Coyotes' Boynton On Leave Of Absence NCAA's Emmert Addresses Indiana Law NASL Expands Deal With ESPN Shock Doctor, McDavid To Merge Vikings Fans Can Buy Stadium Bricks Delaware North Adds Self-Ordering Kiosks Sharapova Launches Official Mobile App County, City Working On Chargers Stadium NCAA's Berst To Retire This Summer Adidas Aims To Grow Profits By 15% Annually
SBD/January 20, 2014/CollegesPrint All
An unofficial poll of delegates at the NCAA Convention in San Diego last week showed that they "support Division I athletics moving toward a model that would grant more autonomy to the five conferences with the most resources -- the ACC, Big Ten, Big 12, Pac-12 and SEC," according to Kevin Gemmell of ESPN.com. The vote showed that 58% of athletic decision-makers in attendance either "supported or strongly supported a change in the way Division I athletics are governed." The vote was "nonbinding and the proposed new governance model is still raw, but it represents the first tangible acknowledgement that change is needed." Wake Forest President and NCAA D-I BOD Chair Nathan Hatch said, "There are different interests -- how to craft hopefully an elegant solution where no one gets everything they want, but it's acceptable as a fair resolution" (ESPN.com, 1/17). NCAA President Mark Emmert said of added autonomy, "A year ago that would have been a very difficult conversation. Now (member schools) are saying, 'Yeah, that makes sense.'" But YAHOO SPORTS' Pat Forde wrote the process "will take time." Hatch: "We hope to have it wrapped up and approved by summer." Forde noted Northeastern AD Peter Roby was "perhaps the most outspoken person in the two days of meetings." If there was "one area of underlying tension at this NCAA convention, it centered on the tug of war between presidents and athletic directors for control of college athletics" (SPORTS.YAHOO.com, 1/17). In San Diego, Stefanie Loh wrote the NCAA is "rolling slowly toward" giving the power conferences more autonomy. Kansas State President Kirk Schulz said, "We felt there has to be consensus first, then we can tackle, in a meaningful way, how that autonomy would work." Loh noted the committee that devised the new model "left the meetings with a better understanding of what its membership wanted," which is "more representation for athletic directors in the governance process" (SAN DIEGO UNION-TRIBUNE, 1/18).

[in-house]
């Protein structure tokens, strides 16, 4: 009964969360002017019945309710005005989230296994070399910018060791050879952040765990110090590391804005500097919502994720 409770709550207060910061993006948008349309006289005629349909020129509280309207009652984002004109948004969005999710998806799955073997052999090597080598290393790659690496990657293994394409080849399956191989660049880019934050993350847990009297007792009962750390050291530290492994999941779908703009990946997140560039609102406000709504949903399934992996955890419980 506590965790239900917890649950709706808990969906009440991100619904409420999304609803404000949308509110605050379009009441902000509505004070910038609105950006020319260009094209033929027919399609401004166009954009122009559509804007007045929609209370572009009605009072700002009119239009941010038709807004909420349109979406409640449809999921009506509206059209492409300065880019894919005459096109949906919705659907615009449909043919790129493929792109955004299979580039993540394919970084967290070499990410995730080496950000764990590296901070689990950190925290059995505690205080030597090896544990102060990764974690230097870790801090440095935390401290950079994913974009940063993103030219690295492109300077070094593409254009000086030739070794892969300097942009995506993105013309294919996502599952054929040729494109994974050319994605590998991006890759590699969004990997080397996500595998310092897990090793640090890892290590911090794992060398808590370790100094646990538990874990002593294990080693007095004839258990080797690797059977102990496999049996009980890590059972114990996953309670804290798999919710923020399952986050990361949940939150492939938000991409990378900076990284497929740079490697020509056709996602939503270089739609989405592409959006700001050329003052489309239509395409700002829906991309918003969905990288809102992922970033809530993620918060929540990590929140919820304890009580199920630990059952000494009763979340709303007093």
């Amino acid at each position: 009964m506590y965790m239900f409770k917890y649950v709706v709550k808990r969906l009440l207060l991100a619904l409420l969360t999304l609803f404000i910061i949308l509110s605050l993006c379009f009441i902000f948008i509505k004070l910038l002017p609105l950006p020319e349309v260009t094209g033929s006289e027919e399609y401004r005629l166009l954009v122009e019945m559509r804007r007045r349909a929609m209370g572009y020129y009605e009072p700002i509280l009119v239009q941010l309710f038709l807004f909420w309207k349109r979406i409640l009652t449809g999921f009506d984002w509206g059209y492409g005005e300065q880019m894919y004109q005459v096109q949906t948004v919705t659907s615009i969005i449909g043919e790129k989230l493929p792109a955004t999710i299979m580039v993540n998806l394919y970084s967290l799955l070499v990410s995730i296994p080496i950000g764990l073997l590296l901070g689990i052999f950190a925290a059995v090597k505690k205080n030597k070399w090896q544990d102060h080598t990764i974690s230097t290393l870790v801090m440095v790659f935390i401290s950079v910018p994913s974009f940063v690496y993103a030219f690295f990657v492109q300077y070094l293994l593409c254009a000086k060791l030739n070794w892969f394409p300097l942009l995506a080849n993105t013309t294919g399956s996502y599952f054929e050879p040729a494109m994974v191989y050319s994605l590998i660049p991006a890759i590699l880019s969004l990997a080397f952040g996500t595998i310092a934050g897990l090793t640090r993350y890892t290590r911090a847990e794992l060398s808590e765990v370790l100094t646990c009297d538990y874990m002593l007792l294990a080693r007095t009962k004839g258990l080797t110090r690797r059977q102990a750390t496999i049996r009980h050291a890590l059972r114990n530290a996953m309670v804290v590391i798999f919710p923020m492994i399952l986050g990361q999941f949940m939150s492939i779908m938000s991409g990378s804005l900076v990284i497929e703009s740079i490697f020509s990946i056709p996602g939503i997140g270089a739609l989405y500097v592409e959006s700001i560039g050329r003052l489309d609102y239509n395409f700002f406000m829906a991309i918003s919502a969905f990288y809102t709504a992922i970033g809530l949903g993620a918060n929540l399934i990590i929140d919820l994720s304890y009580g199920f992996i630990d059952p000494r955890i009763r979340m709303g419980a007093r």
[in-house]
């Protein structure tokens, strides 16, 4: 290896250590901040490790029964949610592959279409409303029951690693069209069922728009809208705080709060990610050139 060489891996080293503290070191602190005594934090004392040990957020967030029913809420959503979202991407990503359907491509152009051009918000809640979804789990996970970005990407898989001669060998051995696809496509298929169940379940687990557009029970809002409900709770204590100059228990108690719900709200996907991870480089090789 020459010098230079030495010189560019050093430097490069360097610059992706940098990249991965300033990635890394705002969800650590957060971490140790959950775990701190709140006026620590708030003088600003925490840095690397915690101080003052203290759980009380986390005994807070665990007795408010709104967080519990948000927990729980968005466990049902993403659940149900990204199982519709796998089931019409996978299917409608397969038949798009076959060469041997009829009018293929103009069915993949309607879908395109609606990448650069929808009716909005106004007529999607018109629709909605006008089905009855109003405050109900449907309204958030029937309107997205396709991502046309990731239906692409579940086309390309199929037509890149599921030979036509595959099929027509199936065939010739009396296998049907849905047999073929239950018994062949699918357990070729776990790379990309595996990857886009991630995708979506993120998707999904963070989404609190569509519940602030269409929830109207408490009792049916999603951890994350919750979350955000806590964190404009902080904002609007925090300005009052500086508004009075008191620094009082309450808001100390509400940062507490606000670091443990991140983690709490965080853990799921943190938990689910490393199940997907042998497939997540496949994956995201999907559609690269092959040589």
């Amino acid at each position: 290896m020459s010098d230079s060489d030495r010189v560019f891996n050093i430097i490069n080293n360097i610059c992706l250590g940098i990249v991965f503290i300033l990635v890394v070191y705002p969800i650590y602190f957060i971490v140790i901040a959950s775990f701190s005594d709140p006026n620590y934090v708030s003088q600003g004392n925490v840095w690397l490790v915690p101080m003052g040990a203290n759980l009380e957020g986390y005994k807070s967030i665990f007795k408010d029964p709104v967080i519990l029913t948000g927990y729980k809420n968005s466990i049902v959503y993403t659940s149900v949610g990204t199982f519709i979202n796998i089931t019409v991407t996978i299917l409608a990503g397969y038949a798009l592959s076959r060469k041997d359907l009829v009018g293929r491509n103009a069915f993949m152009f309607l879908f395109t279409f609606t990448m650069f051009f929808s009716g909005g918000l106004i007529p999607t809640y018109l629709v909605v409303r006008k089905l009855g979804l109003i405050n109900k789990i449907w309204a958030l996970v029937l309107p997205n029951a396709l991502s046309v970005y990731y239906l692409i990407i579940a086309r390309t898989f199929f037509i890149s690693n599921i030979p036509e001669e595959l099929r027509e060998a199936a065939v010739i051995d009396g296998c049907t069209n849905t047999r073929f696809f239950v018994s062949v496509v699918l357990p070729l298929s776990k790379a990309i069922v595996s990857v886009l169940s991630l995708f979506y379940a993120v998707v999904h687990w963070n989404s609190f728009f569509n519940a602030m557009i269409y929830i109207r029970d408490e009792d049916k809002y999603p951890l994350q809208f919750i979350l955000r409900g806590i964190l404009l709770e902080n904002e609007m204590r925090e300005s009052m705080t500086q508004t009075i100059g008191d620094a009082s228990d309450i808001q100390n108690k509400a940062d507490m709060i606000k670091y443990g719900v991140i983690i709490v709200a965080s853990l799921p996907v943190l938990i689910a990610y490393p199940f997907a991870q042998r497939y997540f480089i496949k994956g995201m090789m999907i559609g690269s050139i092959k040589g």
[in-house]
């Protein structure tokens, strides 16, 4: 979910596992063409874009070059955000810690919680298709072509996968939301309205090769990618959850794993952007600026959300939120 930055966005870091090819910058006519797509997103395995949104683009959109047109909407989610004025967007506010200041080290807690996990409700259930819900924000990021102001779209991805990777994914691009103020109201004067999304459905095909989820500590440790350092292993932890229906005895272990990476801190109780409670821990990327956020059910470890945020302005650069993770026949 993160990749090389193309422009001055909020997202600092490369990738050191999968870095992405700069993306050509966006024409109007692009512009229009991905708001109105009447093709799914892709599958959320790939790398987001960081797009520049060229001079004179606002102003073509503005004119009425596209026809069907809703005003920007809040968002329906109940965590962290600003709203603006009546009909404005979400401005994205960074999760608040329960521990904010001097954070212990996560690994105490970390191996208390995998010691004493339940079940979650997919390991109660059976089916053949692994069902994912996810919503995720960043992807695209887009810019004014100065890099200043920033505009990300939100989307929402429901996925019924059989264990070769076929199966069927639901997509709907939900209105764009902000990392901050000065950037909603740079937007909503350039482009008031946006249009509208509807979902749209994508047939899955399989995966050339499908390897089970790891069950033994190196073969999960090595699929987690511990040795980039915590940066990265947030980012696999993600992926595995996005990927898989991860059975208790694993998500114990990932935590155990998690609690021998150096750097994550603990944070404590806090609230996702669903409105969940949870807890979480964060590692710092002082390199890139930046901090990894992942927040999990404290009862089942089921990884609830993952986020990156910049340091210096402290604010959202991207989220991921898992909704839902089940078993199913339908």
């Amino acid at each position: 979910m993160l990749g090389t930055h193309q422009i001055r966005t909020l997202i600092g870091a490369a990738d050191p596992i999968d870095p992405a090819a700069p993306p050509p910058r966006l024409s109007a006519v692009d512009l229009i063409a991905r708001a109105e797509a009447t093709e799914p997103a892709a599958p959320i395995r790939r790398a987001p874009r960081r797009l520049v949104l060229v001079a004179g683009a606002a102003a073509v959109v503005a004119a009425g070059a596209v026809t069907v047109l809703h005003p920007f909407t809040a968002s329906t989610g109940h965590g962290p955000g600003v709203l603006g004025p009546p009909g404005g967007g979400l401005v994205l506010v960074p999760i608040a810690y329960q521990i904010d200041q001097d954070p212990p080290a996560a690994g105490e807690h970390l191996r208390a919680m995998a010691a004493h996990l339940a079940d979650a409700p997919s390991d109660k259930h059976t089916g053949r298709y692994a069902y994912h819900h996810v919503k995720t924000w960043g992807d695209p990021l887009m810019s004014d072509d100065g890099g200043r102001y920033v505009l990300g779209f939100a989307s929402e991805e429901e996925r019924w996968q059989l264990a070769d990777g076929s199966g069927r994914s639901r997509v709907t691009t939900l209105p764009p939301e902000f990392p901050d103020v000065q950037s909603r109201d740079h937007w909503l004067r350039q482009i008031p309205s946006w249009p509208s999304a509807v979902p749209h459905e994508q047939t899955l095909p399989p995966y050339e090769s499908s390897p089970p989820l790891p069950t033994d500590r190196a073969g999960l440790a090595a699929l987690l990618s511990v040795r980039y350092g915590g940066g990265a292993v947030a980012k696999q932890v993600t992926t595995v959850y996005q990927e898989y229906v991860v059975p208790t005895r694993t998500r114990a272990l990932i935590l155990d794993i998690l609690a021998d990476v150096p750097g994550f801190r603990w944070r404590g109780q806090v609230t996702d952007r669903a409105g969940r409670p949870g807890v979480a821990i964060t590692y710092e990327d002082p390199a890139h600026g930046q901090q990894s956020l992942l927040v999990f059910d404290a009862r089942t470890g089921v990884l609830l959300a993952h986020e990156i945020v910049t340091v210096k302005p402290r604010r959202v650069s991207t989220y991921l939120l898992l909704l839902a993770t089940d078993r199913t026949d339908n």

PAY FOR PLAY? CBSSPORTS.com's Dennis Dodd reported leaders at the convention also "received a small, but clear, mandate to go ahead with restructuring the amateurism model." In the "future, it's likely that Division I athletes across the board will be paid some kind of cost of attendance -- the gap between scholarship money and what it would take to live comfortably." That figure more or less is "calculated on the high end at $5,000 per school year -- an average of approximately $555 per month." It "doesn't seem like a lot but for the athlete living hand to mouth, it could be a difference maker." The stipend "most likely will be calculated school-by-school" (CBSSPORTS.com, 1/18).
LOUD AND CLEAR: Dodd wrote the leaders at the convention "actually got something done" in the autonomy vote, something that is "going to resonate for years." The poll had "no official impact but it was a referendum on the most prickly off-field issue of the day: How much does the nation's most powerful amateur body want to allow itself to become professionalized?" The power conferences "control the market, the rules and the purse strings." Dodd: "Let them spend away -- within reason." During these "two days you could literally see presidential power slip away" (CBSSPORTS.com, 1/17). In Birmingham, Jon Solomon wrote, "What exactly does autonomy mean? That's still undefined." SEC Commissioner Mike Slive said, "I think it's a recognition that the issues we're talking about are understood" (AL.com, 1/18).
VOICE OF REASON: SI.com's Pete Thamel wrote the "ballyhooed unveiling of the NCAA's potential new governance was greeted with shrugs, eye rolls and confusion." Roby "provided clarity amid the jargon, common sense amid the confusion." He did so by "blasting Louisville's hire of Bobby Petrino ... shocking some of his risk-averse colleagues by, you know, actually saying something completely obvious." Roby "won the MVP for intellect and honesty." He spoke to the "gaps in revenue and ethics that are widening between the so-called 'haves' and 'have nots' in college sports," lines that are "becoming more distinct as the so-called Big Five are getting more autonomy to make their own rules." Roby said, "We keep telling (coaches that) they have to be men of integrity and character. Yet (Petrino) gets another opportunity and is going to make $3.5 million. It's like he didn't pay any price for all the embarrassments he caused to the institutions where he was at, to his family, to the NCAA and to the member schools. We all get painted with that brush." Roby: "Someone has to step up and say, 'Why is that happening?'" Thamel noted one "potentially significant takeaway from this week will be that the rich will continue to get richer, and the financial gap between the Big Five and the field could well turn into a canyon" (SI.com, 1/17).
THE TIMES THEY ARE A-CHANGIN: In Chicago, Rick Telander wrote, "I predict that in 10 years, you will barely recognize NCAA football." There will be the "smaller, less-wealthy schools playing what you still could call 'college football.'" But there will be the "behemoths -- Alabama, USC, Ohio State, Clemson, Oklahoma and pals -- playing something far closer to true professional football" (CHICAGO SUN-TIMES, 1/18).